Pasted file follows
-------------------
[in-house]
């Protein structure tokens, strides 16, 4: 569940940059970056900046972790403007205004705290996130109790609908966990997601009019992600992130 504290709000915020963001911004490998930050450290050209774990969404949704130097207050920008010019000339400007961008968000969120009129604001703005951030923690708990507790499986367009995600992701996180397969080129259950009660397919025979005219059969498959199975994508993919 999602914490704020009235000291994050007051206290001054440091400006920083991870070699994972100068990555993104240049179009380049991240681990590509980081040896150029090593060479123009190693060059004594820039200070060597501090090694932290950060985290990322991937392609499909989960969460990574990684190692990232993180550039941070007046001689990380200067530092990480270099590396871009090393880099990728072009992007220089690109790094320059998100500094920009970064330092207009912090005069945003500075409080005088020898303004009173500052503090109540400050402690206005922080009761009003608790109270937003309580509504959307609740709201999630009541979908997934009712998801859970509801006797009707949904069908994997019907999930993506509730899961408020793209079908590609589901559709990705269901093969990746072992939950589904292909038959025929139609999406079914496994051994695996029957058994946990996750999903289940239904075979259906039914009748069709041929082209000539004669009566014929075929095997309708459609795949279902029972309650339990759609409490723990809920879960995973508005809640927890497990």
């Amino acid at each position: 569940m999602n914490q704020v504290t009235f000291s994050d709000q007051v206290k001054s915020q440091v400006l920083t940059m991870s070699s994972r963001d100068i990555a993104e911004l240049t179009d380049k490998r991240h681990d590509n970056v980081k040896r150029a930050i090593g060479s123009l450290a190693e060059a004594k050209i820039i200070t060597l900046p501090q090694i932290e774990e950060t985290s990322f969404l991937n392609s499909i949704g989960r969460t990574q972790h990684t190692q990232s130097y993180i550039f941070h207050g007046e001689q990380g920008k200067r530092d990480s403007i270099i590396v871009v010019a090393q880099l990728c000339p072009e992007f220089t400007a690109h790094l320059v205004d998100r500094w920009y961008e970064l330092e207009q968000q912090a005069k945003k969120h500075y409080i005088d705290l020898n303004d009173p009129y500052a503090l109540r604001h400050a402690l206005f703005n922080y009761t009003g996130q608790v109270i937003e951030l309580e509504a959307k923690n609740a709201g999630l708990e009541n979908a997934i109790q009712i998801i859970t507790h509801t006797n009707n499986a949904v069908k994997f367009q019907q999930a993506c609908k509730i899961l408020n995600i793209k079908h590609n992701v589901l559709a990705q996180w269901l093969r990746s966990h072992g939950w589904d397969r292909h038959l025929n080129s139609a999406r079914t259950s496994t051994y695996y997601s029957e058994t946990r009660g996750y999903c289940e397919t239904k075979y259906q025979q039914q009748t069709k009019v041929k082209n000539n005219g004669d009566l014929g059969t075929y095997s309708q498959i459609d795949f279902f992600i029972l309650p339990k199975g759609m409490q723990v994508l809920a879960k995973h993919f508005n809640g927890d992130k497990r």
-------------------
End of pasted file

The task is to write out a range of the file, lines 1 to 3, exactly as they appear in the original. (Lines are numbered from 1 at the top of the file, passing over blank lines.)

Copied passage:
[in-house]
């Protein structure tokens, strides 16, 4: 569940940059970056900046972790403007205004705290996130109790609908966990997601009019992600992130 504290709000915020963001911004490998930050450290050209774990969404949704130097207050920008010019000339400007961008968000969120009129604001703005951030923690708990507790499986367009995600992701996180397969080129259950009660397919025979005219059969498959199975994508993919 999602914490704020009235000291994050007051206290001054440091400006920083991870070699994972100068990555993104240049179009380049991240681990590509980081040896150029090593060479123009190693060059004594820039200070060597501090090694932290950060985290990322991937392609499909989960969460990574990684190692990232993180550039941070007046001689990380200067530092990480270099590396871009090393880099990728072009992007220089690109790094320059998100500094920009970064330092207009912090005069945003500075409080005088020898303004009173500052503090109540400050402690206005922080009761009003608790109270937003309580509504959307609740709201999630009541979908997934009712998801859970509801006797009707949904069908994997019907999930993506509730899961408020793209079908590609589901559709990705269901093969990746072992939950589904292909038959025929139609999406079914496994051994695996029957058994946990996750999903289940239904075979259906039914009748069709041929082209000539004669009566014929075929095997309708459609795949279902029972309650339990759609409490723990809920879960995973508005809640927890497990």
């Amino acid at each position: 569940m999602n914490q704020v504290t009235f000291s994050d709000q007051v206290k001054s915020q440091v400006l920083t940059m991870s070699s994972r963001d100068i990555a993104e911004l240049t179009d380049k490998r991240h681990d590509n970056v980081k040896r150029a930050i090593g060479s123009l450290a190693e060059a004594k050209i820039i200070t060597l900046p501090q090694i932290e774990e950060t985290s990322f969404l991937n392609s499909i949704g989960r969460t990574q972790h990684t190692q990232s130097y993180i550039f941070h207050g007046e001689q990380g920008k200067r530092d990480s403007i270099i590396v871009v010019a090393q880099l990728c000339p072009e992007f220089t400007a690109h790094l320059v205004d998100r500094w920009y961008e970064l330092e207009q968000q912090a005069k945003k969120h500075y409080i005088d705290l020898n303004d009173p009129y500052a503090l109540r604001h400050a402690l206005f703005n922080y009761t009003g996130q608790v109270i937003e951030l309580e509504a959307k923690n609740a709201g999630l708990e009541n979908a997934i109790q009712i998801i859970t507790h509801t006797n009707n499986a949904v069908k994997f367009q019907q999930a993506c609908k509730i899961l408020n995600i793209k079908h590609n992701v589901l559709a990705q996180w269901l093969r990746s966990h072992g939950w589904d397969r292909h038959l025929n080129s139609a999406r079914t259950s496994t051994y695996y997601s029957e058994t946990r009660g996750y999903c289940e397919t239904k075979y259906q025979q039914q009748t069709k009019v041929k082209n000539n005219g004669d009566l014929g059969t075929y095997s309708q498959i459609d795949f279902f992600i029972l309650p339990k199975g759609m409490q723990v994508l809920a879960k995973h993919f508005n809640g927890d992130k497990r």